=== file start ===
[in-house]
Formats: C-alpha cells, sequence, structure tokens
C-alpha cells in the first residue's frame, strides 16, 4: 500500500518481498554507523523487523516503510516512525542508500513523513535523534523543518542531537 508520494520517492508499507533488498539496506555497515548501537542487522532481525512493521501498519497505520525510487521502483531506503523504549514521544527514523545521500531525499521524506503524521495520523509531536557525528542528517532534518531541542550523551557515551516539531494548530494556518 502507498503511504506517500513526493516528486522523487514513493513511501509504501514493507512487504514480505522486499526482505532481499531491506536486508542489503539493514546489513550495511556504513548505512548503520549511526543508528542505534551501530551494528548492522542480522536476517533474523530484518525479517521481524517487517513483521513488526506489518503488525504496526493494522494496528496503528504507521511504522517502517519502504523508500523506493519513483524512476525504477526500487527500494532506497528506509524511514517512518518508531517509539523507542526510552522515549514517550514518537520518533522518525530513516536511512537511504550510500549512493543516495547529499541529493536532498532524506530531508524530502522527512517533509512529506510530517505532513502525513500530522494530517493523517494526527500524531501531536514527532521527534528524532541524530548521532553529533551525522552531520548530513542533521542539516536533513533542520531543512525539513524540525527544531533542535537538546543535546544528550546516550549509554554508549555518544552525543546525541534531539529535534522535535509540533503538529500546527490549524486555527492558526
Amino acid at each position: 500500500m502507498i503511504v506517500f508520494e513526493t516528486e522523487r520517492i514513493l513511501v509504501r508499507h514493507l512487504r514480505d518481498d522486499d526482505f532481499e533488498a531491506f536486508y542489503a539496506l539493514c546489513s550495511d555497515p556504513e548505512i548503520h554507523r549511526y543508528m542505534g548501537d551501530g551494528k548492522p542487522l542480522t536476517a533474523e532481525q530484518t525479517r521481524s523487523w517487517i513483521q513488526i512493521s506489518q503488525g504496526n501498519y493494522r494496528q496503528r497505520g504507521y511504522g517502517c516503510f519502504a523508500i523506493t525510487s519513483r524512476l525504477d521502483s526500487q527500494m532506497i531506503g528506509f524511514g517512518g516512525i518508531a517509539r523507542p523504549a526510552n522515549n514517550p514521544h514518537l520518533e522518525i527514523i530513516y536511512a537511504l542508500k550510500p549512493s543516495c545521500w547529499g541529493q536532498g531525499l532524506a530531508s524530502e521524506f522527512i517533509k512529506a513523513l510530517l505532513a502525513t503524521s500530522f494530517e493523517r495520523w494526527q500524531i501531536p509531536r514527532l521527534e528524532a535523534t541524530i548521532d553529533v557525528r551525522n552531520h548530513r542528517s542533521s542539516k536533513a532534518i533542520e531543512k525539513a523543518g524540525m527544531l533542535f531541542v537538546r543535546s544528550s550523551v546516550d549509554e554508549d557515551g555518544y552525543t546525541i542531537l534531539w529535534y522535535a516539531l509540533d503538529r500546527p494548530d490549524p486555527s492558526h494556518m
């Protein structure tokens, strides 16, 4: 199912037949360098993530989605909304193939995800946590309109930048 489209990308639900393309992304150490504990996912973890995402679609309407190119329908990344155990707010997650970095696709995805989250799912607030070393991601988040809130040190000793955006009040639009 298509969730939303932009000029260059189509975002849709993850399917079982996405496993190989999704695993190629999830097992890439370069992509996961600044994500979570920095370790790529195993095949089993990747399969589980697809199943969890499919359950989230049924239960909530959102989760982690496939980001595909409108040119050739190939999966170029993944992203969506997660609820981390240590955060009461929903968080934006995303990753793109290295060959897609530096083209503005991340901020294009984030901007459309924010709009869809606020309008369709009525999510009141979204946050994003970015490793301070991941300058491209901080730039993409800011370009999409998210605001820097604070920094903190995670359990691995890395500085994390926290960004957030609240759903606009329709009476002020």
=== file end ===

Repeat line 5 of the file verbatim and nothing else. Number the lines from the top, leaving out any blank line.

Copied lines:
């Protein structure tokens, strides 16, 4: 199912037949360098993530989605909304193939995800946590309109930048 489209990308639900393309992304150490504990996912973890995402679609309407190119329908990344155990707010997650970095696709995805989250799912607030070393991601988040809130040190000793955006009040639009 298509969730939303932009000029260059189509975002849709993850399917079982996405496993190989999704695993190629999830097992890439370069992509996961600044994500979570920095370790790529195993095949089993990747399969589980697809199943969890499919359950989230049924239960909530959102989760982690496939980001595909409108040119050739190939999966170029993944992203969506997660609820981390240590955060009461929903968080934006995303990753793109290295060959897609530096083209503005991340901020294009984030901007459309924010709009869809606020309008369709009525999510009141979204946050994003970015490793301070991941300058491209901080730039993409800011370009999409998210605001820097604070920094903190995670359990691995890395500085994390926290960004957030609240759903606009329709009476002020």